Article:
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Friday, 27 April 2012

Daily Mail and Labour teaming up to show their digital illiteracy on porn and child protection is simply dangerous

I've written extensively on the subject of web blocking to protect children from harmful content like pornography so I'll try and keep this short.

  1. If you turned the internet off tomorrow you wouldn't stop kids getting hold of digital porn
  2. General content filtering is impractical and imperfect. It doesn't even stop all accidental or incidental exposure and it certainly doesn't stop a motivated person or child getting to what they want with minimum technical knowledge.
  3. Content filters over-block and prevent access to clean, lawful content and this impacts legitimate businesses
  4. Even if content filters got much better, there is no one-size fits all. If you have children aged 7, 11 and 15 there is clearly content OK for a 15-year-old you wouldn't want your 7-year-old watching.  So what level of content filtering do you want enabled by default on all connections?
I'm not coming at this problem from a pro- or anti- religious line. I'm ambivalent to the benefit or harm of pornography in society. I have no political affiliations. I have no funding from any vested interests (in fact I have no funding whatsoever).

The above is the simple technical position as I, an accomplished software engineer responsible for some of the communications technology on the street today, know it to be.  And I don't see much changing soon.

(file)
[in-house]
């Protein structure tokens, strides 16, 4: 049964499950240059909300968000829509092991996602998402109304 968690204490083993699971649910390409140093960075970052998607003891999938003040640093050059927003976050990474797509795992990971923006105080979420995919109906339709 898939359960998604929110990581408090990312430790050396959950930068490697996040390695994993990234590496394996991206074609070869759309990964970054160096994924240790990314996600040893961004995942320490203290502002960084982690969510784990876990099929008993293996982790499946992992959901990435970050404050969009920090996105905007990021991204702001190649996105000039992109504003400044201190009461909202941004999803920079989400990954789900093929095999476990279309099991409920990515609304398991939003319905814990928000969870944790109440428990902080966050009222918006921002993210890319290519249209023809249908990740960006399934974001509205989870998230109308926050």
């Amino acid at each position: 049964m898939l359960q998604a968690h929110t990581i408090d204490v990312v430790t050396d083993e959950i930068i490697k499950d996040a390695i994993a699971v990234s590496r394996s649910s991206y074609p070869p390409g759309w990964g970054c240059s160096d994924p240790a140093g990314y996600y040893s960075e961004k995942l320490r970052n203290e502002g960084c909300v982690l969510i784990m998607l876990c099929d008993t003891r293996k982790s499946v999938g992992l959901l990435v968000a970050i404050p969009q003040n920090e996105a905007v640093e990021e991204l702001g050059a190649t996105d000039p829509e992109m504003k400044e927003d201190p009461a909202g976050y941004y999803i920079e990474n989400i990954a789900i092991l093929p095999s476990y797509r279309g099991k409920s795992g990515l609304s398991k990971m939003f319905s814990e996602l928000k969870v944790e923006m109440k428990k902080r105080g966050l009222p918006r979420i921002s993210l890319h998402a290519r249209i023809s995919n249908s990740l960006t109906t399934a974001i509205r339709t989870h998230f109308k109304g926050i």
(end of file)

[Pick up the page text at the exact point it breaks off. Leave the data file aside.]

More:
If you are a parent you are responsible for:
  1. What internet-enabled devices you give your children and where you allow them to use them
  2. What level of content filtering you choose to set up. I'm not against ISPs, hardware and software companies offering a range of filtering options, but it's up to you as a parent to decide what is appropriate for your child to access.
  3. Getting clued-up yourself.  
You'd happily send your child on a road or bike safety course? You'd attend a first aid course yourself so you'd be able to help your child if needed?  You'd research a subject in order to help your child with their general education and homework, yes?
Well stop moaning that someone else should be responsible for your child's online habits.

The campaign by the Daily Mail and Labour is DANGEROUS.  It encourages the notion that it's OK for parents to abdicate responsibility for their child's online activities.  The online dangers go beyond pornography and the primary responsibility rests with us, the parents (yes I am one).



  1. You say its up to the parents, but the problem is most parents (unlike you and I) are absolutely clueless with technology and have no idea of the risk. The alternative is to fund a direct mail campaign to every household in the country, accompanied by widespread multimedia advertising.

    Also, what sort of child needs to go underwear shopping online?

  2. Hi Sean, the problem with the underwear block comes when filters are on by default, affecting adults who want to do normal stuff. Some of these adults have to ask for the block lifting, something they might find uncomfortable, asking for porn.

    Also many won't ask for the block to be lifted and then some businesses are unfairly affected. Bravissimo and Figleaf blocked whilst eg. John Lewis, Debenhams and M&S are unblocked.

  3. The point is the blocks don't work to stop the pr0n so parents have to get clued up regardless. The blocks are worse than useless and give parents a false sense of security.


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